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Place attachment: Syrian male refugee experiences in the Northern Netherlands wins Herta Macht Thesis Prize

11 October 2017
Herta Macht Thesis Award

The Herta Macht Thesis Prize 2017 has been won by Rik Huizinga, master student Cultural Geography at the Faculty of Spatial Sciences, University of Groningen with his thesis: “Place attachment: Syrian male refugee experiences in the Northern Netherlands”. He was selected from strong competition by an independent jury. The jury consisted of dr. Ben de Pater, dr. Virginie Mamadouh, drs. ing. Mark Sekuur, dr. Roos Pijpers and prof. dr. Frank Vanclay (chair). The award ceremony was held on October 4.


This master thesis offers a detailed understanding of the relationship between refugees and place in the Northern part of the Netherlands. It explicitly focuses on place making strategies of Syrian male refugees and how their everyday life is structured around meaningful places. The Dutch government currently undervalues the interaction between refugees and place in the context of spatial dispersal policy. Since the host society is completely new to refugees, the social and physical environment represent traditions, practices, values, history and power structures that refugees are unfamiliar with. Feeling of exclusion impacts an individuals’ wellbeing and can limit refugees in being actively engaged in communities. To provide a rich and in-depth illustration of the daily lives of refugees, this research adopted a mixed qualitative approach. Both semi-structured interviews and walking interviews in the residential neighbourhood were used to emphasize personal experiences in a local context. In total ten Syrian male refugees participated in the research. The findings emphasize the essential role of the neighbourhood in developing integration strategies in the Netherlands as everyday life in the neighbourhood comes with opportunities and challenges. Characterized by accessibility and conversation as main activity, third places offer possibilities to engage in informal social contact with local residents. These “neighbourhood talks” provide newcomers such as refugees with a chance to develop a network of social relationships and interactions to enhance their wellbeing and give shape to daily routines. However, processes of exclusion on a neighbourhood scale can prevent social encounters from happening. As refugees in the first phase of integration are prohibited to do any work or study, they often find themselves in different time geographies from their Dutch neighbours. This limits opportunities for social encounters. Moreover, language barriers and low self-confidence make active community engagement difficult which hinders the development of becoming a full community member.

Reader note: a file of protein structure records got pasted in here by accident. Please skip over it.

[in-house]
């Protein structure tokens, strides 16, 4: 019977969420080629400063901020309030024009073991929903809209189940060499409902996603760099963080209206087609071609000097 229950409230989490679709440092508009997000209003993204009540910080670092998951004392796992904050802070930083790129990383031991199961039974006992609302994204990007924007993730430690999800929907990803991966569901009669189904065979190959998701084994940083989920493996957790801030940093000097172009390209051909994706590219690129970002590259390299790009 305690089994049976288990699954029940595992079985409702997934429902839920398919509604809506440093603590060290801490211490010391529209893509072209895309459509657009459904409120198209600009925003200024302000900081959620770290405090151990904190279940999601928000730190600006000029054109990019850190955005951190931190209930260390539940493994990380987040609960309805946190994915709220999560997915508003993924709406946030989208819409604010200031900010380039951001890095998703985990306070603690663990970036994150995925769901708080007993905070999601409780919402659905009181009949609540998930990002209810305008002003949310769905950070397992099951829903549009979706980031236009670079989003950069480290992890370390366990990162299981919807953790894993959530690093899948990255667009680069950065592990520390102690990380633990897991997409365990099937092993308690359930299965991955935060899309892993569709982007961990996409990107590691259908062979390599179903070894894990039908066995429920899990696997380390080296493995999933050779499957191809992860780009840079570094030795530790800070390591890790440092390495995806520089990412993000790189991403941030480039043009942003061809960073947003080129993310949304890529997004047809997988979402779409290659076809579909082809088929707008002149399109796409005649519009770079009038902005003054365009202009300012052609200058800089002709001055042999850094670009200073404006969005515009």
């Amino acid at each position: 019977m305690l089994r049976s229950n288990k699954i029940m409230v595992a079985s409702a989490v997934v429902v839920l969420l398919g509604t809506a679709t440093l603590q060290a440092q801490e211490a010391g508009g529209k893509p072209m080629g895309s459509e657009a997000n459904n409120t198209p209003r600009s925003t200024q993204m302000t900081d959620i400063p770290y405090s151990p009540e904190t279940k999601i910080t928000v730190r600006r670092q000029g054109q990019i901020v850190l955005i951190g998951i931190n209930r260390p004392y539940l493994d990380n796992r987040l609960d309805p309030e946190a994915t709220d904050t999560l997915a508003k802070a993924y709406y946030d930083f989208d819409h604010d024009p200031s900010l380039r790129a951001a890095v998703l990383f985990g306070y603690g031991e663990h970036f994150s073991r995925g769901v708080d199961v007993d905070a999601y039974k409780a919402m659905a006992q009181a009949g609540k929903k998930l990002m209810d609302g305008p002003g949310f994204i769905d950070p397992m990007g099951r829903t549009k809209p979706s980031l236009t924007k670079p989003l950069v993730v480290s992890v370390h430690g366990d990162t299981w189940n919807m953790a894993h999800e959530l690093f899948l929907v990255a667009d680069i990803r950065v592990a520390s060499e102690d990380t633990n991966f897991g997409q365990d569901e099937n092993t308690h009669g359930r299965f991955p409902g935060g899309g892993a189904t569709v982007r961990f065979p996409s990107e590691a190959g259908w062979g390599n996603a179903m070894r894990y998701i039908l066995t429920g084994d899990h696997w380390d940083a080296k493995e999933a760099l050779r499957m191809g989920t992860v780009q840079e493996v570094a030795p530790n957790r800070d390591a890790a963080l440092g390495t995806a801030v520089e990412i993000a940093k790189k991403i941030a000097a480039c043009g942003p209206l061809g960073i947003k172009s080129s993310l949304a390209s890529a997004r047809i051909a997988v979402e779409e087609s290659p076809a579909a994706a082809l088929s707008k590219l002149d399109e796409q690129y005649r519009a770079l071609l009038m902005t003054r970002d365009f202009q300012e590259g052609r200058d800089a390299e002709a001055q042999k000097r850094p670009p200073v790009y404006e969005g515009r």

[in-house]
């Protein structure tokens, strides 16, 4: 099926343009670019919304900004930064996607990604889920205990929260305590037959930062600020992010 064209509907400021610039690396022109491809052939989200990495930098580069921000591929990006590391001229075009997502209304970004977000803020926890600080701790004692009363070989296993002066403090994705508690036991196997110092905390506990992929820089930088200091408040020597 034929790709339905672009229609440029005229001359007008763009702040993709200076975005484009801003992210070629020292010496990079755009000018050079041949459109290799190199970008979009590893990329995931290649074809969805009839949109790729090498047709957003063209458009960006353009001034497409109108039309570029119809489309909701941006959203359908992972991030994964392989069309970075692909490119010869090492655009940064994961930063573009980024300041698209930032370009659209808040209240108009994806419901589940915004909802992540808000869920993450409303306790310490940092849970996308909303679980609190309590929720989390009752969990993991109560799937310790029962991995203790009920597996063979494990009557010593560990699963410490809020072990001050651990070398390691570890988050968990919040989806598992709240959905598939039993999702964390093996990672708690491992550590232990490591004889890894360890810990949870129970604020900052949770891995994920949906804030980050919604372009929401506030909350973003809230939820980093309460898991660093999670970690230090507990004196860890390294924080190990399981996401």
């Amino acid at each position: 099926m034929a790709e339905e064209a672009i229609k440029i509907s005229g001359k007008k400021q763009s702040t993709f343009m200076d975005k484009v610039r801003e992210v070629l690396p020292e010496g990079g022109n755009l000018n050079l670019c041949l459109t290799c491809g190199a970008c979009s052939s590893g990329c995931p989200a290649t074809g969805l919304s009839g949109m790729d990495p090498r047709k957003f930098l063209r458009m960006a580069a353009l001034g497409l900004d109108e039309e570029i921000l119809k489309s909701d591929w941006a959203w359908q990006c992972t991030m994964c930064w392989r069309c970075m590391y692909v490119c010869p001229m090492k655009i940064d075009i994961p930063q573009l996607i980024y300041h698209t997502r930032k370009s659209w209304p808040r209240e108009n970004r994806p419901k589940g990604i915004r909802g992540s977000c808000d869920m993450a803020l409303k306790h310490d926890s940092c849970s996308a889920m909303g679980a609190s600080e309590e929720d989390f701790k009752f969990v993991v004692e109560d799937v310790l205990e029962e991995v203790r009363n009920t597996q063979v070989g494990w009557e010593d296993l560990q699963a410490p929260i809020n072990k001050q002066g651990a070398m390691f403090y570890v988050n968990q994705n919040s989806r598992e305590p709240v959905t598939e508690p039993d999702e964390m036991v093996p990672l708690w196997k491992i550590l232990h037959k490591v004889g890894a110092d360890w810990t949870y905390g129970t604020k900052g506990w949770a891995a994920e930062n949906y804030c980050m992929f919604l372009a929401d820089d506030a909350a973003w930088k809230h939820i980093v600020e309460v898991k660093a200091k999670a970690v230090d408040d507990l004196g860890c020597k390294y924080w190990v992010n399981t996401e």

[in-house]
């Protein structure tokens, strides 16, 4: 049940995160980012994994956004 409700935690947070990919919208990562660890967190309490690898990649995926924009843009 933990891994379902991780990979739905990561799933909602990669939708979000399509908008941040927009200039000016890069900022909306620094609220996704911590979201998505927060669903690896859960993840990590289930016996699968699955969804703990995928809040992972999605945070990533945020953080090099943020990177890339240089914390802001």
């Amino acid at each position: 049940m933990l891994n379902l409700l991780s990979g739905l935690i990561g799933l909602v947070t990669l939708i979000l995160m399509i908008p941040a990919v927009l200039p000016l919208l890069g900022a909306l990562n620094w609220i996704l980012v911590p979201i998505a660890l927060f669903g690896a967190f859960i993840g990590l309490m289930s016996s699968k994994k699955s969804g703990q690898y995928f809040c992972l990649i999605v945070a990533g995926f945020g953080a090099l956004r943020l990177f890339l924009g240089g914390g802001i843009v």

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Last modified:03 April 2019 10.07 a.m.

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